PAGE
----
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Sildenafil improves diabetic vascular activity through suppressing endothelin receptor A, iNOS and NADPH oxidase which is comparable with the endothelin receptor antagonist CPU0213 in STZ-injected rats

Authors


De-Zai Dai, Research Division of Pharmacology, China Pharmaceutical University, Nanjing 210009, China.E-mail: dezaidai@vip.sina.com

Abstract

Objectives  Abnormal vascular activity in diabetes is related not only to impaired nitric oxide bioavailability but also to inflammatory cytokines, endothelin A receptor (ETA) activation and NADPH oxidase in the vasculature. The potential role of sildenafil in improving vascular function was investigated. Its action was likely blocking upregulated ETA and NADPH oxidase, and was compared with the endothelin receptor antagonist CPU0213.

Methods  Diabetes was induced by single-dose administration of streptozotocin (65 mg/kg, i.p.) to rats and the vascular activity of the thoracic aorta was measured.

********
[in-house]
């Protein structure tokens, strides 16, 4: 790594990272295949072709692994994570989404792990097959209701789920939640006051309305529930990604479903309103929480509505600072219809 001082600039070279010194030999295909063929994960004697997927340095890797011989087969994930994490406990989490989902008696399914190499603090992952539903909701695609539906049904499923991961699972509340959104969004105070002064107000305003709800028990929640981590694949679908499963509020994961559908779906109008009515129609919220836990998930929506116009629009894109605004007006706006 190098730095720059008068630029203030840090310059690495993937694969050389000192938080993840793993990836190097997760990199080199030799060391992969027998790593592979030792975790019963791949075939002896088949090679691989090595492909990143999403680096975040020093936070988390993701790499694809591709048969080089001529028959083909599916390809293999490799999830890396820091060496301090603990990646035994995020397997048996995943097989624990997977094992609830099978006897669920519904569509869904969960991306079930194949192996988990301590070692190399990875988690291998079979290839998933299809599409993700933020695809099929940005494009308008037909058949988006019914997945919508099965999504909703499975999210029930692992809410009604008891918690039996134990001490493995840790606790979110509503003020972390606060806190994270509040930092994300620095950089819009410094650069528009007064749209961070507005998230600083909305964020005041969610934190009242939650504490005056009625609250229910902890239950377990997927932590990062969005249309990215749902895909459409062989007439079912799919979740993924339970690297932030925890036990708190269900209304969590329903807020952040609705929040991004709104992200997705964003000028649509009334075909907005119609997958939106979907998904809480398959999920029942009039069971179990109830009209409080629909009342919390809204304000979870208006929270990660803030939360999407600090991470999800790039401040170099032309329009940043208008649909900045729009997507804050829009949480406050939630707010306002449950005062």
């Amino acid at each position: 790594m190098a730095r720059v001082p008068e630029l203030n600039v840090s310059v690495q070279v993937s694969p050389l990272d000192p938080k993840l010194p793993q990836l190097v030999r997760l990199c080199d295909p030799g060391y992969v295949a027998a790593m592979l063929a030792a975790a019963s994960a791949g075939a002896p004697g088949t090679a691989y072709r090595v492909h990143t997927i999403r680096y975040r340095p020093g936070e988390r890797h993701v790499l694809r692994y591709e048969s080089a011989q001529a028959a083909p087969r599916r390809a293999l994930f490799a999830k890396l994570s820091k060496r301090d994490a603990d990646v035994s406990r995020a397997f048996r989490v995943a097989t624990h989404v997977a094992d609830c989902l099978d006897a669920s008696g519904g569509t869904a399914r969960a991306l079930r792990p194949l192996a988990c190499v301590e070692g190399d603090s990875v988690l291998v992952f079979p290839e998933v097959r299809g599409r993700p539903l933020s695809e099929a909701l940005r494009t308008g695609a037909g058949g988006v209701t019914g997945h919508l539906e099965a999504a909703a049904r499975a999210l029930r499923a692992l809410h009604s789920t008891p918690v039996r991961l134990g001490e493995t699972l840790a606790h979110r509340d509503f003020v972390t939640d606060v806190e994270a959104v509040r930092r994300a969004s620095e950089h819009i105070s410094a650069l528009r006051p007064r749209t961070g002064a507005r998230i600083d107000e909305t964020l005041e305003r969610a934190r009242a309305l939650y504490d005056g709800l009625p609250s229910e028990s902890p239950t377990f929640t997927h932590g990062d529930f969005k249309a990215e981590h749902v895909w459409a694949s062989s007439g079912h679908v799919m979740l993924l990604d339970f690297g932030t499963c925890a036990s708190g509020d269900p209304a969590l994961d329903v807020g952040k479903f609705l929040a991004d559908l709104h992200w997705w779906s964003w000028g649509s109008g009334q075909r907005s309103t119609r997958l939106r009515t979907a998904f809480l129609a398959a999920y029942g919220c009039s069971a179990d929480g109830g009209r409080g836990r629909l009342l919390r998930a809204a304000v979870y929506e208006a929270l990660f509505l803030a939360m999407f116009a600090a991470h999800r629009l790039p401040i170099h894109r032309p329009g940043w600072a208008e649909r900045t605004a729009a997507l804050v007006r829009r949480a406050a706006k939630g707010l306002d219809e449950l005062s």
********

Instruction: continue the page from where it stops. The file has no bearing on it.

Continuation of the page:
Key findings  An increase in contractile tone to phenylephrine and a decrease in relaxant tone to acetylcholine was found in the thoracic aorta. Oxidative stress was evident by increased malondialdehyde and reduced glutathione peroxidase levels in serum and upregulation of ETA, MMP-9 (matrix metalloproteinase-9), inducible nitric oxide synthase and NADPH oxidase p67phox were found in the vascular wall. The vascular abnormalities and abnormal biomarkers were attenuated significantly by either sildenafil or CPU0213 along with an improvement of nitric oxide bioavailability and vascular activity.

Conclusions  Improvement of diabetic vascular abnormal activity by sildenafil results from its suppression of activation of ETA and NADPH oxidase in the vasculature, and these actions are comparable with those of the endothelin receptor antagonist CPU0213.

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